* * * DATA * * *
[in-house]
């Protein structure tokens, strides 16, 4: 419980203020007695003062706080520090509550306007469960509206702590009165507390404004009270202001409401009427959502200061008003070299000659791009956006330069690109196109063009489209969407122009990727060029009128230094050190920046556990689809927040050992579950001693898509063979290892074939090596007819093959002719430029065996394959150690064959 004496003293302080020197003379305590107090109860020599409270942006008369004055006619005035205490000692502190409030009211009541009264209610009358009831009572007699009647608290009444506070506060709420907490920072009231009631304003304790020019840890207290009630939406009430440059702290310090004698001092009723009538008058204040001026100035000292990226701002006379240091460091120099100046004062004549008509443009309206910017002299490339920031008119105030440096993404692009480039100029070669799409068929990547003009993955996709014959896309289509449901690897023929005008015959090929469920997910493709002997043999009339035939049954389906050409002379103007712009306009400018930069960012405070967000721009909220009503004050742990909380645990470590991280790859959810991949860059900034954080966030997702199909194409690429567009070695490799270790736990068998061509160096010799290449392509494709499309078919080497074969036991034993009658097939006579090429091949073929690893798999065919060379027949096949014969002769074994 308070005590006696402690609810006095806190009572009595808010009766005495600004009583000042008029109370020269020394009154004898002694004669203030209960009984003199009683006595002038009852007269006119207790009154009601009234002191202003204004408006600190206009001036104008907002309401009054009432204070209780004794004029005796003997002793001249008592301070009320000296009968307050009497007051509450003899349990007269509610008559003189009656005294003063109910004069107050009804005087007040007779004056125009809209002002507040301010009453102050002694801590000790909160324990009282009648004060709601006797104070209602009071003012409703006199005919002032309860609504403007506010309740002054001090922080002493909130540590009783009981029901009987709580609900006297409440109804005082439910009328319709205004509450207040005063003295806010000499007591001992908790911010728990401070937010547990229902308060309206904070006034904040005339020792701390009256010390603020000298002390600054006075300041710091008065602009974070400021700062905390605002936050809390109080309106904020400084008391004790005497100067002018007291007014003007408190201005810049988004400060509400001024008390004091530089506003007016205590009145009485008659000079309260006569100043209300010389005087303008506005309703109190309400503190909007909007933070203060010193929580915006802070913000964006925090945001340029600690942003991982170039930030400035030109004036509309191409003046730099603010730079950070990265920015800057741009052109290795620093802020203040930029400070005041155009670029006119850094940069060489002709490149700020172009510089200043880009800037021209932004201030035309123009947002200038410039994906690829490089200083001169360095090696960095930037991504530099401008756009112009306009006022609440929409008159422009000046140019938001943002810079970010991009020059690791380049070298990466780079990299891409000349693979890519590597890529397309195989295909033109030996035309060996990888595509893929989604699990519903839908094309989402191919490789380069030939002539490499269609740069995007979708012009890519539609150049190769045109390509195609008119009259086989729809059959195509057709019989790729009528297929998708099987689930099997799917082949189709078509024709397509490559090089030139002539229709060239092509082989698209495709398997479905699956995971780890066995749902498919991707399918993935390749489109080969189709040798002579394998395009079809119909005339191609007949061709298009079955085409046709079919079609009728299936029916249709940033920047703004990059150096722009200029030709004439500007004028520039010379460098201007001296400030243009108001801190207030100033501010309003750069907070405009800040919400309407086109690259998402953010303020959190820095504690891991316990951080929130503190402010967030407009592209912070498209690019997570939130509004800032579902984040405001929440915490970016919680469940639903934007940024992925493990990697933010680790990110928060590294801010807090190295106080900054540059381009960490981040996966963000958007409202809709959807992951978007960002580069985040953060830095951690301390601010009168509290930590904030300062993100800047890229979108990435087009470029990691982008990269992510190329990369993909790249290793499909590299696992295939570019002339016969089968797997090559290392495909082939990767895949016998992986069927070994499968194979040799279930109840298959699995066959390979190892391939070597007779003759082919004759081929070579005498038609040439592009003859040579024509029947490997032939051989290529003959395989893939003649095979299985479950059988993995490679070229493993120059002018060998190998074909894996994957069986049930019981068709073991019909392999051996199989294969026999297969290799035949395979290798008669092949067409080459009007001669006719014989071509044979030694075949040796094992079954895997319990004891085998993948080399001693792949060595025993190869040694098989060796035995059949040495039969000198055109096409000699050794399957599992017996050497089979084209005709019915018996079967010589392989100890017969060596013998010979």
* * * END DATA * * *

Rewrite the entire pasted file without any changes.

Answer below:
[in-house]
């Protein structure tokens, strides 16, 4: 419980203020007695003062706080520090509550306007469960509206702590009165507390404004009270202001409401009427959502200061008003070299000659791009956006330069690109196109063009489209969407122009990727060029009128230094050190920046556990689809927040050992579950001693898509063979290892074939090596007819093959002719430029065996394959150690064959 004496003293302080020197003379305590107090109860020599409270942006008369004055006619005035205490000692502190409030009211009541009264209610009358009831009572007699009647608290009444506070506060709420907490920072009231009631304003304790020019840890207290009630939406009430440059702290310090004698001092009723009538008058204040001026100035000292990226701002006379240091460091120099100046004062004549008509443009309206910017002299490339920031008119105030440096993404692009480039100029070669799409068929990547003009993955996709014959896309289509449901690897023929005008015959090929469920997910493709002997043999009339035939049954389906050409002379103007712009306009400018930069960012405070967000721009909220009503004050742990909380645990470590991280790859959810991949860059900034954080966030997702199909194409690429567009070695490799270790736990068998061509160096010799290449392509494709499309078919080497074969036991034993009658097939006579090429091949073929690893798999065919060379027949096949014969002769074994 308070005590006696402690609810006095806190009572009595808010009766005495600004009583000042008029109370020269020394009154004898002694004669203030209960009984003199009683006595002038009852007269006119207790009154009601009234002191202003204004408006600190206009001036104008907002309401009054009432204070209780004794004029005796003997002793001249008592301070009320000296009968307050009497007051509450003899349990007269509610008559003189009656005294003063109910004069107050009804005087007040007779004056125009809209002002507040301010009453102050002694801590000790909160324990009282009648004060709601006797104070209602009071003012409703006199005919002032309860609504403007506010309740002054001090922080002493909130540590009783009981029901009987709580609900006297409440109804005082439910009328319709205004509450207040005063003295806010000499007591001992908790911010728990401070937010547990229902308060309206904070006034904040005339020792701390009256010390603020000298002390600054006075300041710091008065602009974070400021700062905390605002936050809390109080309106904020400084008391004790005497100067002018007291007014003007408190201005810049988004400060509400001024008390004091530089506003007016205590009145009485008659000079309260006569100043209300010389005087303008506005309703109190309400503190909007909007933070203060010193929580915006802070913000964006925090945001340029600690942003991982170039930030400035030109004036509309191409003046730099603010730079950070990265920015800057741009052109290795620093802020203040930029400070005041155009670029006119850094940069060489002709490149700020172009510089200043880009800037021209932004201030035309123009947002200038410039994906690829490089200083001169360095090696960095930037991504530099401008756009112009306009006022609440929409008159422009000046140019938001943002810079970010991009020059690791380049070298990466780079990299891409000349693979890519590597890529397309195989295909033109030996035309060996990888595509893929989604699990519903839908094309989402191919490789380069030939002539490499269609740069995007979708012009890519539609150049190769045109390509195609008119009259086989729809059959195509057709019989790729009528297929998708099987689930099997799917082949189709078509024709397509490559090089030139002539229709060239092509082989698209495709398997479905699956995971780890066995749902498919991707399918993935390749489109080969189709040798002579394998395009079809119909005339191609007949061709298009079955085409046709079919079609009728299936029916249709940033920047703004990059150096722009200029030709004439500007004028520039010379460098201007001296400030243009108001801190207030100033501010309003750069907070405009800040919400309407086109690259998402953010303020959190820095504690891991316990951080929130503190402010967030407009592209912070498209690019997570939130509004800032579902984040405001929440915490970016919680469940639903934007940024992925493990990697933010680790990110928060590294801010807090190295106080900054540059381009960490981040996966963000958007409202809709959807992951978007960002580069985040953060830095951690301390601010009168509290930590904030300062993100800047890229979108990435087009470029990691982008990269992510190329990369993909790249290793499909590299696992295939570019002339016969089968797997090559290392495909082939990767895949016998992986069927070994499968194979040799279930109840298959699995066959390979190892391939070597007779003759082919004759081929070579005498038609040439592009003859040579024509029947490997032939051989290529003959395989893939003649095979299985479950059988993995490679070229493993120059002018060998190998074909894996994957069986049930019981068709073991019909392999051996199989294969026999297969290799035949395979290798008669092949067409080459009007001669006719014989071509044979030694075949040796094992079954895997319990004891085998993948080399001693792949060595025993190869040694098989060796035995059949040495039969000198055109096409000699050794399957599992017996050497089979084209005709019915018996079967010589392989100890017969060596013998010979």